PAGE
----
1928 was also the year in which Moore received his first major public commission. Alongside senior, internationally recognised sculptors such as Jacob Epstein and Eric Gill (1882-1940), Moore was commissioned by the architect Charles Holden (1875-1960) – along with seven other artists – to produce a carved relief for the new London Underground Building at St James’s. Despite the relief being a departure for Moore, he had always been preoccupied with sculpture in its full spatial richness, he created the West Wind (http://catalogue.henry-moore.org/objects/14243/), a fine example of the artist’s direct carving technique. The artist cut into the building as severely as the structure would allow, so the carving would come as close to sculpture in the round as possible.

It was also in 1928 that Moore met his future bride. While still teaching at the Royal College of Art in London, Moore met Irina Radetsky, a painting student. The couple were married just a year later. A fellow artist, Moore cherished Irina’s opinion throughout his career. Together they moved into a home in Hampstead, London, which also housed Moore’s studio and remained there throughout the 1930s. During this time, Hampstead was a hub of artistic creativity and Henry and Irina had a wonderful array of artistic neighbours during this time, including Naum Gabo, László Moholy-Nagy, Barbara Hepworth, Marcel Breuer, Paul Nash, Ben Nicholson, Roland Penrose and Herbert Read.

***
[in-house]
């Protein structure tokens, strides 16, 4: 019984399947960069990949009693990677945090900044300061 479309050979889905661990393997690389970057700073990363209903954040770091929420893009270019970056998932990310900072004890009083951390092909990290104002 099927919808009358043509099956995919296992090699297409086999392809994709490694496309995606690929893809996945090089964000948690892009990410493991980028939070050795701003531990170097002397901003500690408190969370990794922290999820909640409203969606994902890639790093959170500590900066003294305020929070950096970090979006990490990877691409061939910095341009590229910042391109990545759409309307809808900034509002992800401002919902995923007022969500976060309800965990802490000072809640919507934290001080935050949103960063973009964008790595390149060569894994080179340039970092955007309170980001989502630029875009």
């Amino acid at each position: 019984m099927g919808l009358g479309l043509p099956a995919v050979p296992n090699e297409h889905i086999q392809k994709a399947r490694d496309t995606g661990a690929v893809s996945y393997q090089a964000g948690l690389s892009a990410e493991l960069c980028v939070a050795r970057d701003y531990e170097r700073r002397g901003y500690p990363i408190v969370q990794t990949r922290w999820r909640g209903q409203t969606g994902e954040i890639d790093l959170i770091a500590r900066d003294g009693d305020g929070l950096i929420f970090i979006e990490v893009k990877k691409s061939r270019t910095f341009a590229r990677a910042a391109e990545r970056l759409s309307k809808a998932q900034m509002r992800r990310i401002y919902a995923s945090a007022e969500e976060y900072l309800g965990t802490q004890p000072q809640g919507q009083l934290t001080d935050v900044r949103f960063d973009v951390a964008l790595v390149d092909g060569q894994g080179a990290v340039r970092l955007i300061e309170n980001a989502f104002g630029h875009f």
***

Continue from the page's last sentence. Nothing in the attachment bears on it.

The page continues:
Over a decade later, the Moores were living in Burcroft cottage in Kingston, Kent, when war was declared on 3rd September 1939 – with Henry Moore driving up to London a few days a week to teach at the Chelsea School of Art. With the fall of France and the threat of invasion, by June 1940 he and Irina had returned to their studio at 11a Parkhill Road, Hampstead. Shortly after Hepworth and Nicholson’s move to Cornwall with the triplets, the Moores accepted the offer of their less expensive space at No. 7 The Mall Studios (just off Parkhill Road) by early September. A month later, after a weekend at the home of their friend Leonard Matters in Hertfordshire, they came back to find the studio badly damaged by bomb blast. The Moores returned to Much Hadham that night and within a few months were renting an old farmhouse called Hoglands in the nearby hamlet of Perry Green which would remain home for the rest of their lives.

 

Henry Moore, the Surrealist (!)

This section is more for fun than anything! Did you know that Henry Moore had formal links to the Surrealist movement – aside from his work being compared with the sculptures of Alberto Giacometti (1901-1966)? Not only did Moore join Paul Nash’s “Unit One” – a group that Nash founded in 1933 to unite all avant-garde artists in Britain – but he served alongside Nash (1899-1946) and Roland Penrose (1900-1984) on the organising committee of the 1936 International Surrealist Exhibition in London. His work was also published in the surrealist journal Minotaure and his name added to various political tracts issued by the British Surrealist Group. Though Moore never committed to the Surrealist experiment wholly, he was continually aligned with international artists whose work was heavily associated with the movement, including Jean Arp (1886-1966), Joan Miró (1893-1983) and of course, Giacometti. It was through Surrealism’s “nonsense-aesthetics”, or more formally, the movement’s attack upon tradition that Moore arrived at his exploration of biomorphism – the expression of abstract forms or images as evocative of naturally occurring objects or beings: plants, organism, the human body.